Evidence for a virtual human analog of a rodent relational memory task: A study of aging and fMRI in young adults
Hippocampus. 2011-06-08; 22(4): 869-880
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1. Hippocampus. 2012 Apr;22(4):869-80. doi: 10.1002/hipo.20948. Epub 2011 Jun 8.
Evidence for a virtual human analog of a rodent relational memory task: a study
of aging and fMRI in young adults.
Etchamendy N(1), Konishi K, Pike GB, Marighetto A, Bohbot VD.
(1)Department of Psychiatry, Douglas Mental Health University Institute, McGill
University, Verdun, Quebec, Canada H4H 1R3.
A radial maze concurrent spatial discrimination learning paradigm consisting of
two stages was previously designed to assess the flexibility property of
relational memory in mice, as a model of human declarative memory. Aged mice and
young adult mice with damage to the hippocampus, learned accurately Stage 1 of
the task which required them to learn a constant reward location in a specific
set of arms (i.e., learning phase). In contrast, they were impaired relative to
healthy young adult mice in a second stage when faced with rearrangements of the
same arms (i.e., flexibility probes). This mnemonic inflexibility in Stage 2 is
thought to derive from insufficient relational processing by the hippocampus
during initial learning (Stage 1) which favors stimulus-response learning, a form
of procedural learning. This was proposed as a model of the selective declarative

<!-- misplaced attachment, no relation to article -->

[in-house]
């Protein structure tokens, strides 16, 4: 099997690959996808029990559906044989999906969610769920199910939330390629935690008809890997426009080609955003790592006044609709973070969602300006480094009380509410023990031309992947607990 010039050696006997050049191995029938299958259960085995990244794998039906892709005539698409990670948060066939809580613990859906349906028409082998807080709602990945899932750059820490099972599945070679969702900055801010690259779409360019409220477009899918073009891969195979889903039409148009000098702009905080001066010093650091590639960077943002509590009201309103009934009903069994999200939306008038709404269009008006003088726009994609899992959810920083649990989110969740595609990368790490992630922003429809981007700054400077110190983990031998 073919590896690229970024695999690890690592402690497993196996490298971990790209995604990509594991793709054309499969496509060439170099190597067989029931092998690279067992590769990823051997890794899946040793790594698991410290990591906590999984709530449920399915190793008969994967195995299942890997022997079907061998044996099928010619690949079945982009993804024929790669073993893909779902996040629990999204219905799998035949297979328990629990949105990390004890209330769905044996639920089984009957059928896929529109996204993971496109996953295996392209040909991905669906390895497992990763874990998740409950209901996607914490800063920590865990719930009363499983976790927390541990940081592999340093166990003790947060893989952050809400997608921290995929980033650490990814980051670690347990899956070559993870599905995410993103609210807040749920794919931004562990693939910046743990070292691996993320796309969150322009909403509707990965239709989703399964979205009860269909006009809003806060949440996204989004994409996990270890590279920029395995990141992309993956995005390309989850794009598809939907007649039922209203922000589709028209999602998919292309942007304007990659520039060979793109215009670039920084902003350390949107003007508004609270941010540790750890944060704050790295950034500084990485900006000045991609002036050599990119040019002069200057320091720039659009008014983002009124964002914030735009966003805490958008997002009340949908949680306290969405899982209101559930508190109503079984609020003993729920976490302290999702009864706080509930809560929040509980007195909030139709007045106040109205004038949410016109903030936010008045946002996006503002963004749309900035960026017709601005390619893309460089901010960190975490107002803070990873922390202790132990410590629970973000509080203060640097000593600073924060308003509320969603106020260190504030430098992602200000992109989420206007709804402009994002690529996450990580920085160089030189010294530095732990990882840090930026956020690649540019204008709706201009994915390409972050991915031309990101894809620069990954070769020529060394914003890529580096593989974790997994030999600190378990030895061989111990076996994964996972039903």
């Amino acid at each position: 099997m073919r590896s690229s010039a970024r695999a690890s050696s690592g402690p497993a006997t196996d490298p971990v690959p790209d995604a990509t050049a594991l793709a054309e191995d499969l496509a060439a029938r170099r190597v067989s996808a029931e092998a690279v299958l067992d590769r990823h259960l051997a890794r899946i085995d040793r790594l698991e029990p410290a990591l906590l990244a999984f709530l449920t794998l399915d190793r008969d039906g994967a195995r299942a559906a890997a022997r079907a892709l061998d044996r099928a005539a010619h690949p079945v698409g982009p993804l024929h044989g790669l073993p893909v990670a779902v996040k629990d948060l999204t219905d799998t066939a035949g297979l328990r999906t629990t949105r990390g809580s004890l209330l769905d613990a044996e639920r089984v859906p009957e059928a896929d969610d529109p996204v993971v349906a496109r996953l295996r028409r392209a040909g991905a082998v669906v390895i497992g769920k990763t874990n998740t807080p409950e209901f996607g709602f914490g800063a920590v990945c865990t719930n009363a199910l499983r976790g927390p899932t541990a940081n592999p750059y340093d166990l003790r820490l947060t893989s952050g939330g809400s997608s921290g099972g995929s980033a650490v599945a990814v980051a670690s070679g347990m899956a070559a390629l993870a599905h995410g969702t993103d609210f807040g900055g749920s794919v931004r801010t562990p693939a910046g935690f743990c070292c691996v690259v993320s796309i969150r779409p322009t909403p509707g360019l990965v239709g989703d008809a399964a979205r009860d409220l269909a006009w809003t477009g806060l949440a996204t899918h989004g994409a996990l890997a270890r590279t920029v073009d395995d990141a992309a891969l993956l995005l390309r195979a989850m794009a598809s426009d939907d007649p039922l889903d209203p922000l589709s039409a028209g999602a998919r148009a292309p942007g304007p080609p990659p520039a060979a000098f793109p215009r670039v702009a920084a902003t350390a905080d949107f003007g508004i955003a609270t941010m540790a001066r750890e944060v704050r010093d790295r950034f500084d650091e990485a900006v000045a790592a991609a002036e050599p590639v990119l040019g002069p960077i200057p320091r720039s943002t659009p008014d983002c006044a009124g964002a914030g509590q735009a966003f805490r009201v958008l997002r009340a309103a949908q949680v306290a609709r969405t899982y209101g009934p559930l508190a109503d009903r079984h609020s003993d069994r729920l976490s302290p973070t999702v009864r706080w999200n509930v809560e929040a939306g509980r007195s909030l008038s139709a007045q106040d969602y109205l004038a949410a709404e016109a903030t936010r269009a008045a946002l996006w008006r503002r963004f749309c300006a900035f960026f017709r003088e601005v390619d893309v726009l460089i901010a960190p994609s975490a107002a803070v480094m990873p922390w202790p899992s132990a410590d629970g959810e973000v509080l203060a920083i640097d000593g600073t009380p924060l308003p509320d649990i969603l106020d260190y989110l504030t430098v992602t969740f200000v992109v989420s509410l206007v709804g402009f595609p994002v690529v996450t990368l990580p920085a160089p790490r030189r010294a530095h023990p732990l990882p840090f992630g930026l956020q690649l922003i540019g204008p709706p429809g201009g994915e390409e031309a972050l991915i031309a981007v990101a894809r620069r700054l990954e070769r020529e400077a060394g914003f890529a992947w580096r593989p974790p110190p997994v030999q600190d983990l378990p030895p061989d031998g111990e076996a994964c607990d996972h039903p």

and relational memory decline classically described in elderly people. As a first
step to examine the validity of this model, we adapted this protocol to humans
using a virtual radial-maze. (1) We showed that performance in the flexibility
probes in young and older adults positively correlated with performance in a
wayfinding task, suggesting that our paradigm assesses relational memory. (2) We
demonstrated that older healthy participants displayed a deficit in the
performance of the flexibility probes (Stage 2), similar to the one previously
seen in aged mice. This was associated with a decline in the wayfinding task. (3)
Our fMRI data in young adults confirmed that hippocampal activation during early
discrimination learning in Stage 1 correlated with memory flexibility in Stage 2,
whereas caudate nucleus activation in Stage 1 negatively correlated with
subsequent flexibility. By enabling relational memory assessment in mice and
humans, our radial-maze paradigm provides a valuable tool for translational
Copyright © 2011 Wiley Periodicals, Inc.
PMID: 21656872 [Indexed for MEDLINE]